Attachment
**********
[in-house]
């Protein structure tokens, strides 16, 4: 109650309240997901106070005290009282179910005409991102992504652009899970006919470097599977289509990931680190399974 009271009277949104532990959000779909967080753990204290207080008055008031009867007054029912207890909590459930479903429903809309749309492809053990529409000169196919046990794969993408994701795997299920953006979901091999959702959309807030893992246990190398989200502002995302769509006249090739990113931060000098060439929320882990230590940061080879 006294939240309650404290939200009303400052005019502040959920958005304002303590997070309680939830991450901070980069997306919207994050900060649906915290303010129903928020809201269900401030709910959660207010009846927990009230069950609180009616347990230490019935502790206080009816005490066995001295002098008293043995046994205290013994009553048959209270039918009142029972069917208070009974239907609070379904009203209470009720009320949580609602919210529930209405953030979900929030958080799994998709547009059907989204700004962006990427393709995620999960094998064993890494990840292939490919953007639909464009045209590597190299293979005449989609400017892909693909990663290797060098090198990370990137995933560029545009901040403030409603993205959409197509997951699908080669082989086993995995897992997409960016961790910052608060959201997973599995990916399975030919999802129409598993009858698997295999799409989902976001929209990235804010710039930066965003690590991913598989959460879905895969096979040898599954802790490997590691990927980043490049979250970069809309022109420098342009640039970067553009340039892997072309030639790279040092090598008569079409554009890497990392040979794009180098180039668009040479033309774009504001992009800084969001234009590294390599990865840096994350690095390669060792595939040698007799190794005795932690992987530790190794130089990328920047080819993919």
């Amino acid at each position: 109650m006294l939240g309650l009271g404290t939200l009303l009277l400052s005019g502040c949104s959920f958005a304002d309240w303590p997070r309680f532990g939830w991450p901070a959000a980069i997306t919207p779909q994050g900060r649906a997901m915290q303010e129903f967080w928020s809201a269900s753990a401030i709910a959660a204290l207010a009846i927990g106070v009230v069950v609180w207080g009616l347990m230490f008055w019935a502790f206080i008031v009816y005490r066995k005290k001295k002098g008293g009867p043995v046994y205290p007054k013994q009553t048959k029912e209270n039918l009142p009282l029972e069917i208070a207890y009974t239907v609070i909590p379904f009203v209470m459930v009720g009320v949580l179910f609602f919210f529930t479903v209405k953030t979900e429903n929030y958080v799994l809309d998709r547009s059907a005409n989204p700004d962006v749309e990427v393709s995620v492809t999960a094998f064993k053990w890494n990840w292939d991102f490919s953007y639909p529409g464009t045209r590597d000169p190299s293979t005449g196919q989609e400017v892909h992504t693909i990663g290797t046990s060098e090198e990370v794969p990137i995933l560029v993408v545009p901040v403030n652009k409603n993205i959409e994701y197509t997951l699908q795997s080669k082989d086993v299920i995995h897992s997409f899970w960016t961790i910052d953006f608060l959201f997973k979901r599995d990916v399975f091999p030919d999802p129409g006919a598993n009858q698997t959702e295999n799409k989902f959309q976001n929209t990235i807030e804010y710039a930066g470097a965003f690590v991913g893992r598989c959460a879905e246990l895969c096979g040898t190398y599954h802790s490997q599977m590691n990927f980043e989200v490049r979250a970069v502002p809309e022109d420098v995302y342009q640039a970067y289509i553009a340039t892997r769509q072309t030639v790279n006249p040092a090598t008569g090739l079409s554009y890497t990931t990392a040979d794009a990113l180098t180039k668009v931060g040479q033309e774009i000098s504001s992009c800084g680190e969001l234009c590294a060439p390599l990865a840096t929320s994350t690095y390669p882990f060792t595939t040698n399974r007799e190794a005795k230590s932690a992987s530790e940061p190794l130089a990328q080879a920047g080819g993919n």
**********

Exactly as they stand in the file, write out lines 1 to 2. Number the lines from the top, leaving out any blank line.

[in-house]
């Protein structure tokens, strides 16, 4: 109650309240997901106070005290009282179910005409991102992504652009899970006919470097599977289509990931680190399974 009271009277949104532990959000779909967080753990204290207080008055008031009867007054029912207890909590459930479903429903809309749309492809053990529409000169196919046990794969993408994701795997299920953006979901091999959702959309807030893992246990190398989200502002995302769509006249090739990113931060000098060439929320882990230590940061080879 006294939240309650404290939200009303400052005019502040959920958005304002303590997070309680939830991450901070980069997306919207994050900060649906915290303010129903928020809201269900401030709910959660207010009846927990009230069950609180009616347990230490019935502790206080009816005490066995001295002098008293043995046994205290013994009553048959209270039918009142029972069917208070009974239907609070379904009203209470009720009320949580609602919210529930209405953030979900929030958080799994998709547009059907989204700004962006990427393709995620999960094998064993890494990840292939490919953007639909464009045209590597190299293979005449989609400017892909693909990663290797060098090198990370990137995933560029545009901040403030409603993205959409197509997951699908080669082989086993995995897992997409960016961790910052608060959201997973599995990916399975030919999802129409598993009858698997295999799409989902976001929209990235804010710039930066965003690590991913598989959460879905895969096979040898599954802790490997590691990927980043490049979250970069809309022109420098342009640039970067553009340039892997072309030639790279040092090598008569079409554009890497990392040979794009180098180039668009040479033309774009504001992009800084969001234009590294390599990865840096994350690095390669060792595939040698007799190794005795932690992987530790190794130089990328920047080819993919």